It is time for government to truly embrace intelligent mobility

Victoria Adams

It is time for government to truly embrace intelligent mobility

Embracing intelligent mobility will be crucial to making the UK a world leader in transport, creating a joined-up system that increases productivity; creates environmentally cleaner modes of travel; puts the consumer at the centre of the experience; and can be a vital part of our future economic growth. Yet, despite ticking many of the political boxes in both Whitehall and City Hall, intelligent mobility still needs the proper political framework and backing if it is to properly come to fruition.

Intelligent mobility uses technology and data to connect people, places and goods across all transport modes. It spans drones and driverless cars, to Elon Musk’s famed ‘Hyperloop’, and multimodal transport apps like City Mapper, which provide real-time peak/off peak fares. As well as making sense for quicker and seamless travel, embracing intelligent mobility makes economic sense as well; the intelligent mobility market is predicted to be worth £900 billion by 2025 and will create up to 750,000 jobs in the UK. Over the coming years, the pace of development and disruption within the automotive and transportation sectors will continue to accelerate, so if the UK is to truly benefit from such change, it must embrace it early and wholeheartedly.

The best way for government to do this is to engage with the intelligent mobility sector, and provide the legislative flexibility for the private sector to innovate and experiment. The Government made a landmark example of this in the 2017 Autumn Budget, announcing the Law Commission would create legislation to promote the safe use of driverless cars. By removing the current legal constraints, many of which still apply in mainland Europe and large parts of the US, Philip Hammond will enable the UK to become a world leader in self-driving cars.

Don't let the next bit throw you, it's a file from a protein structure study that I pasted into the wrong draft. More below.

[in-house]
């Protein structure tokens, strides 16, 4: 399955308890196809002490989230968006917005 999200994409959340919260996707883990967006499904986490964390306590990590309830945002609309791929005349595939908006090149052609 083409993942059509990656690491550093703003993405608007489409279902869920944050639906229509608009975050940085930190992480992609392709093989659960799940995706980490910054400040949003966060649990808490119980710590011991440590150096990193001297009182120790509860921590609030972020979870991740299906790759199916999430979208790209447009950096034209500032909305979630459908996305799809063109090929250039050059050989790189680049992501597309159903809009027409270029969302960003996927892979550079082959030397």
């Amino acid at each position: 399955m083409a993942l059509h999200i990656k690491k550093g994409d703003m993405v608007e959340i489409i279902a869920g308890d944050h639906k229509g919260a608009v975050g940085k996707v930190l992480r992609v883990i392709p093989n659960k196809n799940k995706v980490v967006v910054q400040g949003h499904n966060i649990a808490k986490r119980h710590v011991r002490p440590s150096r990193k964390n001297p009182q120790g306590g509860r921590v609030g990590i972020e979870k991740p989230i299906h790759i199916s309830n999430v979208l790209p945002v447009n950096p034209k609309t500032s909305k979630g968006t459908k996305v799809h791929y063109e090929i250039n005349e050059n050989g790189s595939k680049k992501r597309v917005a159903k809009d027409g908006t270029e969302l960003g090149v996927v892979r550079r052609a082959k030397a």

Yet, as excellent as this is, it has taken over three years of lobbying from the consortium Oxbotica, alongside heavy pressure from bodies such as the Transport Catapult System, and the automotive private sector. Not all new technologies have the luxury of such resources, wherewithal and corporate support to take on and win such a battle. Therefore, for more intelligent transport solutions to develop and thrive in the UK, the government must be more creative and ambitious across all areas of transportation policy.

As well as creating the legislative framework to experiment with, refine and later adopt such technologies, there is also the political climate to manoeuvre. Whilst it is positive that non-party political bodies such as the National Infrastructure Commission look at long term projects without fear of partisan flip-flopping, many projects, especially in the regions, are used as a political battlefield.

A prime example of this is the struggle around driverless underground trains in London, which are due to be implemented from 2022 onwards, starting on the Piccadilly line. However, earlier this year Labour’s Sadiq Khan, the Mayor of London, branded driverless underground trains as ‘madness’ as, agreeing with the RMT, he argued they would risk the health and safety of Londoners, scrapping the hitherto supportive policies his predecessor, Conservative Boris Johnson, put in place in 2014.

Sensitivity around the adoption of new technologies, especially the interplay between automation and mass redundancy, needs to be addressed by both the private and public sector in collaboration. The national retraining scheme announced in the Autumn Budget is a great start, however the private sector needs to give a level of internal guarantee for retraining and replacement if such companies are to receive more political buy in. If this is not done or not communicated effectively it can result in crisis, as seen with the Northern Rail strike earlier this year and last year following the modernisation of their service, removing conductors. These considerations are also highly important for intelligent mobility to truly lift off the ground – after all, it is workers and constituents that elect MPs; not automated robots and computer systems.

Be it seamless journey systems, vacuum tube transport, autonomous ships and submarines or drone freight, there is so much exciting potential in the intelligent mobility space and if these opportunities are presented in the right way. If seized by the powerholders across the country, with the right legislative space and in a non-partisan manner, a whole sector of the economy can be unlocked and the way we move can be revolutionised.

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